This story is excerpted from the MT Lowdown, a weekly newsletter digest containing original reporting and analysis published every Friday.
Montana Fish, Wildlife and Parks is seeking public input as it dives into a rewrite of its 2003 Montana Gray Wolf Conservation and Management Plan. At Gov. Greg Gianforte’s request, the department is replacing the document that’s guided Montana’s management of gray wolves since the U.S. Fish and Wildlife Service removed federal protections — at the direction of the U.S. Congress — in 2011.
“The new wolf management plan will include the latest science surrounding wolf management, better transparency on wolf management, and be easier to update in the future,” according to an FWP release. “Public input received during the scoping period will help FWP staff determine public interest, identify potential issues that would require further analysis, and may provide further insights for creating the new wolf plan.”
As part of the process, FWP is conducting virtual public scoping meetings on April 4 from 6 to 8 p.m. and on April 11 from 6 to 8 p.m.
This is the first of what will be several rounds of public comment on the matter. (There will also be comment periods when the draft Environmental Impact Statement and draft plan are released.) For this round, comments are due by April 22. They can be emailed to email@example.com.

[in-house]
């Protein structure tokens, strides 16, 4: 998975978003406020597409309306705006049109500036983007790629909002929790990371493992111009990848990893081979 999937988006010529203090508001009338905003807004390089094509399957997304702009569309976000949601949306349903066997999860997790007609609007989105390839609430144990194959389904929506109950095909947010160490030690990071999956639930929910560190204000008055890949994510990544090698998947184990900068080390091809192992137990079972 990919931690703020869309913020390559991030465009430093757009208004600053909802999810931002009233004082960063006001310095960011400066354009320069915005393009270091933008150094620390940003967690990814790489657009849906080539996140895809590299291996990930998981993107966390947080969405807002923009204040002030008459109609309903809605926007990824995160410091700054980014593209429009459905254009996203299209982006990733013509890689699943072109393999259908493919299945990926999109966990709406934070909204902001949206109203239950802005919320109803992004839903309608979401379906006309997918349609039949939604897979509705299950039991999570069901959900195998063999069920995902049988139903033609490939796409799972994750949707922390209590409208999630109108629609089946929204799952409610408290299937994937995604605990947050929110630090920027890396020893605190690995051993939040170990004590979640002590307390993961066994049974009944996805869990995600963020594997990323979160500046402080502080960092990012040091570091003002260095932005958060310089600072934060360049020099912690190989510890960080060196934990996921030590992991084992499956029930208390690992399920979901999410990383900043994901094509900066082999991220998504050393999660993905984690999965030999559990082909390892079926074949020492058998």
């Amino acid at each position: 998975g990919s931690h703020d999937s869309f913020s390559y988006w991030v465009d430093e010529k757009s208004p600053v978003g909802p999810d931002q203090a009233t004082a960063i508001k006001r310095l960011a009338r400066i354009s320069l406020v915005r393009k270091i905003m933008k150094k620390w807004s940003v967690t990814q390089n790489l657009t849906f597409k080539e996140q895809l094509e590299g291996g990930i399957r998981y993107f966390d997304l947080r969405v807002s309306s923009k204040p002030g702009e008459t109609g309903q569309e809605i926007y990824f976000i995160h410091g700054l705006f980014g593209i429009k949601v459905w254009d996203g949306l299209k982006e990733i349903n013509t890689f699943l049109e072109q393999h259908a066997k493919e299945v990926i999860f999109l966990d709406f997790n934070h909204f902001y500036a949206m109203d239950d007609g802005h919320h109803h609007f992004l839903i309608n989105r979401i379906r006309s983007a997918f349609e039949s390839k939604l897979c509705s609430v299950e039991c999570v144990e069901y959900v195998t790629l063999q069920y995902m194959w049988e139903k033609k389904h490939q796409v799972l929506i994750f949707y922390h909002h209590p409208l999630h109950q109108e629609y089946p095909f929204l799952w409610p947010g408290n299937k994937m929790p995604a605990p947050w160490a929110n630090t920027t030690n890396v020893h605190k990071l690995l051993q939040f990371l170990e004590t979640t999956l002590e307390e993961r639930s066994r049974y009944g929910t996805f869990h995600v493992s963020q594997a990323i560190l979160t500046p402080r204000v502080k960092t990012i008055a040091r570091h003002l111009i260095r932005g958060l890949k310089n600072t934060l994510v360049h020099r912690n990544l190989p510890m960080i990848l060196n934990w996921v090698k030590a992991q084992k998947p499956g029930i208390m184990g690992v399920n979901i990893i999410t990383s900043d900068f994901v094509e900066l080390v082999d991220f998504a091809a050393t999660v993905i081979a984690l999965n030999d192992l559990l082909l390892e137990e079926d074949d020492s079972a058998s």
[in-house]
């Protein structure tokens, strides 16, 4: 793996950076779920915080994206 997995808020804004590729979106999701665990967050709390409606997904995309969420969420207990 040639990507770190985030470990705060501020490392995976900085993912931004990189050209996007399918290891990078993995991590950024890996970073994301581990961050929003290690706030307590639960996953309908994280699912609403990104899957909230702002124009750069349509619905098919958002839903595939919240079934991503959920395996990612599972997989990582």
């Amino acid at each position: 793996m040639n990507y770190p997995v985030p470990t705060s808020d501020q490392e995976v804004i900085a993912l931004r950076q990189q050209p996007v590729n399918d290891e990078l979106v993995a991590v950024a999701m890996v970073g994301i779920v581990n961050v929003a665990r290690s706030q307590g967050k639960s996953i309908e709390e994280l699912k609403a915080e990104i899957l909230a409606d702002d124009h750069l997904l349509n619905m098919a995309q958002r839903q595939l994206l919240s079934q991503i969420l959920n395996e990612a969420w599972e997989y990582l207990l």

The plan rewrite comes during a turbulent period for wolf management, with proposals seeking to reduce wolf populations garnering considerable public comment during the 2021 legislative session and in Fish and Wildlife Commission meetings. The state’s approach to wolf management also inspired an October lawsuit that’s currently before a state district court judge in Helena. The USFWS is about six months overdue to release a decision that will give a thumbs-up or thumbs-down on restoring federal protections for Northern Rockies wolves due to concerns about “human-caused mortality.”
Before Tim Sheehy was the frontrunner in Montana’s Republican primary for U.S. Senate, the ex-Navy SEAL, aerial firefighter, millionaire business owner, part-time rancher and occasional political donor was a 2004 graduate of a Minneapolis-St. Paul area private high school who grew up in a lake house outside Minnesota’s Twin Cities.
Missoula author Debra Magpie Earling carried the seeds of a story about Sacajewea for years. When she walked away from teaching at the University of Montana, she finally made the mental space to bring it to fruition. The result is this year’s “The Lost Journals of Sacajewea.” Earling talks about imagination and history with MTFP contributor Anna Paige.
Most of us have had peanut brittle, a classic holiday treat. But have you ever swapped out the peanuts for pistachios? It adds a fun flavor and provides a remarkable color contrast with the amber candy. If you have a parent, sibling or friend who’s notoriously hard to buy for, it might be time to give them the gift of pistachio brittle. I’ve never known anyone to be disappointed on the receiving end.